Category Archives: Tools

Small Society Solutions

Small societies often don’t have the resources (time, skills or money) to build and maintain a library or a formal web site. No problem! You can still have an effective online presence and keep your members informed. And, it’s not only easy, it’s affordable too. Let’s take a look . . .


If you can send an email message, you can post content to a Posthaven site. Not only is it extremely easy to use, it’s quite affordable at $5.00 a month. And, you can set up your members as email subscribers so that each new post published on your site is delivered to their inbox. So, with Posthaven you have both a web site and a email newsletter all in one package. Learn more at the Posthaven Gazette, a support site for everything Posthaven. You’ll even find a downloadable user guide (Posthaven Primer) to help you get started.


Want to build a library for your society? Why not do it digitally at Scribd? Not only is this online library free to use, but you can also use it to sell publications. There are a number of advantages to publishing digitally, including these: color publications don’t cost extra, the publication is searchable and hyperlinks actually work. Once you’ve created an account for your society, you can upload Word or PDF documents and organize them into collections. Documents can be either public or private and can be read online or downloaded as PDF documents (if you allow downloads). Take advantage of Scribd’s store to sell past issues of your quarterly journal, local research guides and other publications. Scribd handles all the sale, download and customer service tasks, taking a 20% commission from the sale price. To learn more, see Publish for Profit with Scribd.


PayPal is another service with no upfront costs. Your treasurer can set up an account in minutes and you can use it to collect dues online or at meetings. It can also be used to make donations. Your members don’t need a PayPal account to make payments, they can use their credit or debit card if they prefer. PayPal takes a percentage off each transaction – a cheaper percentage than most credit card processing services. Want more information? Here are some articles discussing PayPal.

Email Accounts

It’s important that your society’s board and staff members use society email accounts – not their personal accounts – for society business. These accounts can be passed on each year as officers and board members change. Once the new officer changes the account’s password, she has control of the account as well as a historical record of the work that went on before her. For more information, see Managing Society Email.

These are just a few examples of easy and affordable tools available to you for building your society. Now all you need to find is time . . .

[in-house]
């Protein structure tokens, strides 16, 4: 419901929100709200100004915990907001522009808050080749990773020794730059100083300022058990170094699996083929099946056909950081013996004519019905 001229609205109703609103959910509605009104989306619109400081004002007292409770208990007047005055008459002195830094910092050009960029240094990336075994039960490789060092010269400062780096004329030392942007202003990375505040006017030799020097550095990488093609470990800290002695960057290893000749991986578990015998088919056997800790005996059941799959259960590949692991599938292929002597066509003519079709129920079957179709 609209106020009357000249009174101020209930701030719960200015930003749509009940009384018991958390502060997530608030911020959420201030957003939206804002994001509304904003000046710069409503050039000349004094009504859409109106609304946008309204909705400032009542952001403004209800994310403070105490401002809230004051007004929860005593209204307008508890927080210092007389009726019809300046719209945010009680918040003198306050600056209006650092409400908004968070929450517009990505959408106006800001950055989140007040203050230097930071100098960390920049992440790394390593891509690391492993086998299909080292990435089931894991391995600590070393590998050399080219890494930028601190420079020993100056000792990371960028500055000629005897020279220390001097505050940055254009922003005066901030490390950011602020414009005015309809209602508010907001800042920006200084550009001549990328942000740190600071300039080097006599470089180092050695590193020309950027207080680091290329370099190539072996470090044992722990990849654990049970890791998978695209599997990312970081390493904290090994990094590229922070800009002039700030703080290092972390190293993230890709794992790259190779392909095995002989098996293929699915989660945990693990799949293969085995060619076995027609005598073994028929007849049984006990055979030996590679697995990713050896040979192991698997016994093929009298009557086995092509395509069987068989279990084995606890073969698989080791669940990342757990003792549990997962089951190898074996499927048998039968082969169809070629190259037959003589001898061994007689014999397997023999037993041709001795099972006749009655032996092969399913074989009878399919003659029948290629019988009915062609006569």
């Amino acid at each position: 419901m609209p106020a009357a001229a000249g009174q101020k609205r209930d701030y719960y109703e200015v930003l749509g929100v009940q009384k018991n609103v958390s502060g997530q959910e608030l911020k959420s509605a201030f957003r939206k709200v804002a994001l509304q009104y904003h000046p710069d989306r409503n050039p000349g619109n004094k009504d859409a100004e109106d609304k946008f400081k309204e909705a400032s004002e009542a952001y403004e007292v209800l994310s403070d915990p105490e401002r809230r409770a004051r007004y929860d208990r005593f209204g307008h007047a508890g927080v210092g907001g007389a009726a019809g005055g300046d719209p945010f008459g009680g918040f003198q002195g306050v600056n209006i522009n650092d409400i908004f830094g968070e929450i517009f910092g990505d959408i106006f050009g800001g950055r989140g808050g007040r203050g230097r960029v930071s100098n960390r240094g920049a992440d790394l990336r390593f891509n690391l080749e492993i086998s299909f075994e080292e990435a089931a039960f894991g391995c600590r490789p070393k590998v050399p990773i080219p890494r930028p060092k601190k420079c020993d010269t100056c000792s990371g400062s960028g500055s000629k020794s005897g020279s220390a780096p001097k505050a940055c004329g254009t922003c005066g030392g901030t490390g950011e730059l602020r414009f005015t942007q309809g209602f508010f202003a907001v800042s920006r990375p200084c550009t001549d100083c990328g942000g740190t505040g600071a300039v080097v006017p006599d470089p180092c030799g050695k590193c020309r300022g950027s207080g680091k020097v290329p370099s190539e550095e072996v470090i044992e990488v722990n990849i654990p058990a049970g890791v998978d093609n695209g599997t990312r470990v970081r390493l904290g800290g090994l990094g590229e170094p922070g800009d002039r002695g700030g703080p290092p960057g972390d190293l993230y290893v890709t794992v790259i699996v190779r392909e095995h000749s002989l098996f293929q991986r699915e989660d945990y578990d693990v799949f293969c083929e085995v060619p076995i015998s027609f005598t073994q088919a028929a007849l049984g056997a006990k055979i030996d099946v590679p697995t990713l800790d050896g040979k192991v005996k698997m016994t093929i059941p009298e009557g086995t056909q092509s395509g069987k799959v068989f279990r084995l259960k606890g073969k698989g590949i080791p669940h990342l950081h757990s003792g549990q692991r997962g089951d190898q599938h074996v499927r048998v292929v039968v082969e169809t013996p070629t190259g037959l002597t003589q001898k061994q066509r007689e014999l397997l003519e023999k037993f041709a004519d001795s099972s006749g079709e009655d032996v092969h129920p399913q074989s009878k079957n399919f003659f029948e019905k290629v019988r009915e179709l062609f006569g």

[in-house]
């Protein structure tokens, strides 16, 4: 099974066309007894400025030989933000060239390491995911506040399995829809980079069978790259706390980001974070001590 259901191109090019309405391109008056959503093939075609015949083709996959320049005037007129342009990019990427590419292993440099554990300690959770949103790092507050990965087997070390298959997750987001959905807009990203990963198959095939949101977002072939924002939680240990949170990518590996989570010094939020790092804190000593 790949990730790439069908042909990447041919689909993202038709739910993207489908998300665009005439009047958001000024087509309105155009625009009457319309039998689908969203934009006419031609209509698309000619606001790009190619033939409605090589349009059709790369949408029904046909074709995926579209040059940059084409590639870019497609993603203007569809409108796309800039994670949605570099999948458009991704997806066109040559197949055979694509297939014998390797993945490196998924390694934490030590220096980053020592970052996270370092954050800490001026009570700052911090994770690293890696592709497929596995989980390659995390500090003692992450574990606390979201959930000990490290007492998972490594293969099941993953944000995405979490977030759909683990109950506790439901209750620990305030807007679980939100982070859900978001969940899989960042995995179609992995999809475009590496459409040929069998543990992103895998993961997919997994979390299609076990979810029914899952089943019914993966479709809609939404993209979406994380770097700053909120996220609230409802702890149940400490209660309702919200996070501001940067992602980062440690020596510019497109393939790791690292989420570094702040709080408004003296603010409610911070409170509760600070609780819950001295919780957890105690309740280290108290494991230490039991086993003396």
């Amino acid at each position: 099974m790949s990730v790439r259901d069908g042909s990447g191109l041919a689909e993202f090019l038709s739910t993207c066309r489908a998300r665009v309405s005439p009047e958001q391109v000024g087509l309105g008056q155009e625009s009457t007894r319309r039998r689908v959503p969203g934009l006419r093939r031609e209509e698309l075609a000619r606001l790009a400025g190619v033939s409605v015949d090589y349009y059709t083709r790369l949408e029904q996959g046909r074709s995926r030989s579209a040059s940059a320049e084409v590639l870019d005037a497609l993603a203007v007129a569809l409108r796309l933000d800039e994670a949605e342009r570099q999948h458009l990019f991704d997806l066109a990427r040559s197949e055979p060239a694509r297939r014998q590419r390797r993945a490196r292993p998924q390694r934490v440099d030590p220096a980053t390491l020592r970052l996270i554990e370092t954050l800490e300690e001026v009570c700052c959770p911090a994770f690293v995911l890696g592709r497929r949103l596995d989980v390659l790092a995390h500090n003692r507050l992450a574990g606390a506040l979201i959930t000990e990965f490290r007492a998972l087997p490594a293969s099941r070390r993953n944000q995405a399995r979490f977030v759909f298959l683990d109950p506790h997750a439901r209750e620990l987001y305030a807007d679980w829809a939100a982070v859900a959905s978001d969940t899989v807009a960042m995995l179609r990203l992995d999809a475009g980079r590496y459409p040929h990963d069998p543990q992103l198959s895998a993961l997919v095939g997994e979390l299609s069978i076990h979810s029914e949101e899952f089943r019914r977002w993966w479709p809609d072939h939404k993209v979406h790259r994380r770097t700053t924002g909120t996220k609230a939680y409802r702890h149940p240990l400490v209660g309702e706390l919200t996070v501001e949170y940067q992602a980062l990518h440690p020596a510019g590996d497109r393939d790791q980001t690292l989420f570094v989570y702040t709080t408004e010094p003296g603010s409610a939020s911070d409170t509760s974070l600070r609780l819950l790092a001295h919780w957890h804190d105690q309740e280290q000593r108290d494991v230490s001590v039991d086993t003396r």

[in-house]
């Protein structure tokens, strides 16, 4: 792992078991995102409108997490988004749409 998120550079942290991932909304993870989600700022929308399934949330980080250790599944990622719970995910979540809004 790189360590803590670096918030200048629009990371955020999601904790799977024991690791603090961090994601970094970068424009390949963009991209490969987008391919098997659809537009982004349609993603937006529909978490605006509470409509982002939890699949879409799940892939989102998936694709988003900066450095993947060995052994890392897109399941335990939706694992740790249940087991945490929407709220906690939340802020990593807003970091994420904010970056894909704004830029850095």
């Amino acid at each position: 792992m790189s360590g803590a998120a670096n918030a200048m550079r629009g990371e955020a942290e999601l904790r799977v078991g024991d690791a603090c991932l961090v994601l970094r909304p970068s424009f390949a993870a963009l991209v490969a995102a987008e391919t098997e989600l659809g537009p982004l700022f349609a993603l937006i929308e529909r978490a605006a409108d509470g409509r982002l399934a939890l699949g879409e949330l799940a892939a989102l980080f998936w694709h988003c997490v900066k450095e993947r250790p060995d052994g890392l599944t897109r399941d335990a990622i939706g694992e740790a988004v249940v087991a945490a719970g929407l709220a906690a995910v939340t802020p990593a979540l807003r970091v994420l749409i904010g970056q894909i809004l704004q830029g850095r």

Markdown in WordPress

Did you know you can use Markdown in All it takes is a checkbox in the Writings screen in Settings. It won’t make much difference when you are writing in the web editor, but it will sure make your life easier when you’re using the mobile WordPress app.

To get started, go to the WordPress Markdown reference page and add it to your HelpDesk notebook in Evernote.

Society Evernote

Would you like to reduce the paperwork and improve the collaboration efforts of your society’s board and staff? Evernote can help!

The first step is to create a premium Evernote account for the society. Why a premium account? In addition to the extra space and upload limits, it’s required to allow shared notebooks where the people accessing the share can add and edit notes. At $45/year, this investment will more than pay for itself in time saved. Create the account using a position email address (for example, . This will make it easier to pass the account on as board members and staff change. The “groupmaster” will be the person creating and managing shared notebooks for the various committees and projects.

One big decision your board will need to make is how board and staff will access the society’s shared notebooks. Since so many people already use Evernote, allowing them to connect to shared society notebooks through their personal account is easiest on them. They won’t need to juggle multiple Evernote accounts. It will mean additional work for the groupmaster who will have to adjust access to shared notebooks more often.

The most useful shared notebook I’ve created has been the Help Desk. Since I deal with all levels of technical skills, I frequently get the same questions over and over. Those responses have been typed up with screenshots and added to the Help Desk notebook. It’s also the place to post PDF copies of user guides for the apps and services used within the society. When someone has a question, point them to the appropriate note or email the note to them.

Next, create a Templates notebook. I’ve been converting many of our paper forms – like volunteer hours reporting – to notes which are then placed in the Templates notebook. A user copies the template form to the appropriate staff notebook – like the Volunteer Reporting notebook – fills it in and saves it.

NOTE: Check the “How To Hold Paperless Team Meetings” article at the Evernote blog for a great meeting agenda template!